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Multiple Roles and Role Strain: Some Notes on Human Energy, Time and Commitment

Stephen R. Marks
American Sociological Review
Vol. 42, No. 6 (Dec., 1977), pp. 921-936
Stable URL: http://www.jstor.org/stable/2094577
Page Count: 16
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Multiple Roles and Role Strain: Some Notes on Human Energy, Time and Commitment
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Abstract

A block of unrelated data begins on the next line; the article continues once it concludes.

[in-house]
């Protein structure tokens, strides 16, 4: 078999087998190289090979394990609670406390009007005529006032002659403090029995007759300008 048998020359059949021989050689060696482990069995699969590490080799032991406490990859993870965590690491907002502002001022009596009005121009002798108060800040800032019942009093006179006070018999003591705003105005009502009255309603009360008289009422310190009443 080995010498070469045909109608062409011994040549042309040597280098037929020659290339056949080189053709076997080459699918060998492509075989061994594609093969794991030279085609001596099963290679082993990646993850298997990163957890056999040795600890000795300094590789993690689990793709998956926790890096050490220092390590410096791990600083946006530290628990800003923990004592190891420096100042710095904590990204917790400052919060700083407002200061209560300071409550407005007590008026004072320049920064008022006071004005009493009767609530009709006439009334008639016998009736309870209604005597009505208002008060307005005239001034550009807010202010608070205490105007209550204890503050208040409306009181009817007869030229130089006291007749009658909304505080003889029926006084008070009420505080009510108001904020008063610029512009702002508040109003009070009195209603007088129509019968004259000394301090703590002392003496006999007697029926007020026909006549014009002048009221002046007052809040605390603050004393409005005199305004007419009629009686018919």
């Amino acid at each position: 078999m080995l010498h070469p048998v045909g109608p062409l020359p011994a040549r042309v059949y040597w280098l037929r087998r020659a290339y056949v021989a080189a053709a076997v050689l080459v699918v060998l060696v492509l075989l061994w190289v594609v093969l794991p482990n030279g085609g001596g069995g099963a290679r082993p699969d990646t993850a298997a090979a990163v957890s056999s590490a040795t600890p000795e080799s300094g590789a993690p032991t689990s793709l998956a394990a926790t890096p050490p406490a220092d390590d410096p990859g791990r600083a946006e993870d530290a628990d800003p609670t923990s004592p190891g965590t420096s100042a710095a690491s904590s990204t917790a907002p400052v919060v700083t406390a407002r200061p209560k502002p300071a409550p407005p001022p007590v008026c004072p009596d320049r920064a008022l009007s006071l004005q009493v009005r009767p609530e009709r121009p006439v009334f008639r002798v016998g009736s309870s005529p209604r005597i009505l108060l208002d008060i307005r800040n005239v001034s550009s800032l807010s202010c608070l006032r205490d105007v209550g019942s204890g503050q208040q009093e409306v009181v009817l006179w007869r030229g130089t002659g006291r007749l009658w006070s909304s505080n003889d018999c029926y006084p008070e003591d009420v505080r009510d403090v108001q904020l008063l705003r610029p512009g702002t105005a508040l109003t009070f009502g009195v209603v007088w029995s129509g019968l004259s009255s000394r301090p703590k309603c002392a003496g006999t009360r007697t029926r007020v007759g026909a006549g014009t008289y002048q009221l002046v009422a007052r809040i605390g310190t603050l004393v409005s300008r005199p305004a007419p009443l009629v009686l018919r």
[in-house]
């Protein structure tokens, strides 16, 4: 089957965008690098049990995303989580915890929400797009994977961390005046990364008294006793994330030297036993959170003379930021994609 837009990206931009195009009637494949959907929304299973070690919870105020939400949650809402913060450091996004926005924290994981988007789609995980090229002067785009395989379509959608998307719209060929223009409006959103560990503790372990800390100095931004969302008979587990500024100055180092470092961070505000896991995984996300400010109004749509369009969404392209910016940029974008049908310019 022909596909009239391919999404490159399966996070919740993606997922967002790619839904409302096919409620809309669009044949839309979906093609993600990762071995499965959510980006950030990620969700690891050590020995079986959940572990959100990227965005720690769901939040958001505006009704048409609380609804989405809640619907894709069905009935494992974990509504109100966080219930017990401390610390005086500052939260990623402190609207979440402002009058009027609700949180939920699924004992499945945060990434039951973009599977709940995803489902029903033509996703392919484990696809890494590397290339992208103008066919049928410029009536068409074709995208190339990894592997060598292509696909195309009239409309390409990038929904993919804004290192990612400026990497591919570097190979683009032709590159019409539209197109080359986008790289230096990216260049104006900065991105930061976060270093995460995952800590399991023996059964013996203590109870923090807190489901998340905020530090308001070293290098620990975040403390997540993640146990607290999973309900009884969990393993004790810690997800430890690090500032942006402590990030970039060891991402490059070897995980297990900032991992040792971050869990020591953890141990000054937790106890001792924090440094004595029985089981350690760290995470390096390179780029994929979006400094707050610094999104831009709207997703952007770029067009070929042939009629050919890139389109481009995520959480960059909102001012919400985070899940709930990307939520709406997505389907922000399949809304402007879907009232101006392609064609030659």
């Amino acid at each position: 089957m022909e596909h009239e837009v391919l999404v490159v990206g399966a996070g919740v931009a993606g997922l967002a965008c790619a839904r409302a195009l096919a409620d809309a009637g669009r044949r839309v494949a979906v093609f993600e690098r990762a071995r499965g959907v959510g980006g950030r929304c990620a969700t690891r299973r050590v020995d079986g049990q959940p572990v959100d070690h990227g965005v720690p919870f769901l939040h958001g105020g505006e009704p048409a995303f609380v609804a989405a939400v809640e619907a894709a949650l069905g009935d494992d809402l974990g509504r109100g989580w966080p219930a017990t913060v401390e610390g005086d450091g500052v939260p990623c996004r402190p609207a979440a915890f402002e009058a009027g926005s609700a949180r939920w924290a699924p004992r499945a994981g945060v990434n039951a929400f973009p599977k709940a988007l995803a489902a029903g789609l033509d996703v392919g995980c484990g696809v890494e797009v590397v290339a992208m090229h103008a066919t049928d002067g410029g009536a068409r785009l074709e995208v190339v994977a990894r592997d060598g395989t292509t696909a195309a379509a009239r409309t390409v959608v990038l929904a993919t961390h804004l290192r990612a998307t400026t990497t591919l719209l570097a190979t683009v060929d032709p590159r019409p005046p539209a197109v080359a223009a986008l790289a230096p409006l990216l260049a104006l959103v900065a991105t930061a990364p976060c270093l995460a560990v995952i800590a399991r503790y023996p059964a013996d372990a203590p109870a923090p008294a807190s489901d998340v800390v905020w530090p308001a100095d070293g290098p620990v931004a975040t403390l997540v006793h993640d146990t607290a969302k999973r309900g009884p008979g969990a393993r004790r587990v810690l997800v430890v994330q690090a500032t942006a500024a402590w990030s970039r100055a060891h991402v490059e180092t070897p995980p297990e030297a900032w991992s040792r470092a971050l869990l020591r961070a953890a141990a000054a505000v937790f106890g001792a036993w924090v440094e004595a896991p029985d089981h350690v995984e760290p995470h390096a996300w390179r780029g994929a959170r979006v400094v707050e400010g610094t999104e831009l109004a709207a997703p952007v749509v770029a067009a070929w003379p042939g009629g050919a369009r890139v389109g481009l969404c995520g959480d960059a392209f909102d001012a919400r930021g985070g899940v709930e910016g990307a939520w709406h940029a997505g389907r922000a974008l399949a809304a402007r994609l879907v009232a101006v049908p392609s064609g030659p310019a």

Sociologists generally invoke a natural "scarcity" approach to human energy, stressing the overdemanding nature of multiple roles. In contrast, a seldom used "expansion" approach provides an energy-creation theory of multiple roles rather than a "spending" or "drain" theory. Empirical literature only partially supports the scarcity approach view that multiple roles inevitably create "strain." Moreover, human physiology implies that human activity produces as well as consumes energy. We need a comprehensive theory that explains both the scarcity and the abundance phenomenology of energy. Such a theory requires careful analytical distinctions between time, energy, and commitments. It is argued that particular types of commitment systems are responsible for whether or not strain will occur. A theory of scarcity excuses explains how strain or overload is generally rooted in one such system. Scarcity excuses get implicit support from scarcity theories, and a sociology of these theories suggests their ideological basis.

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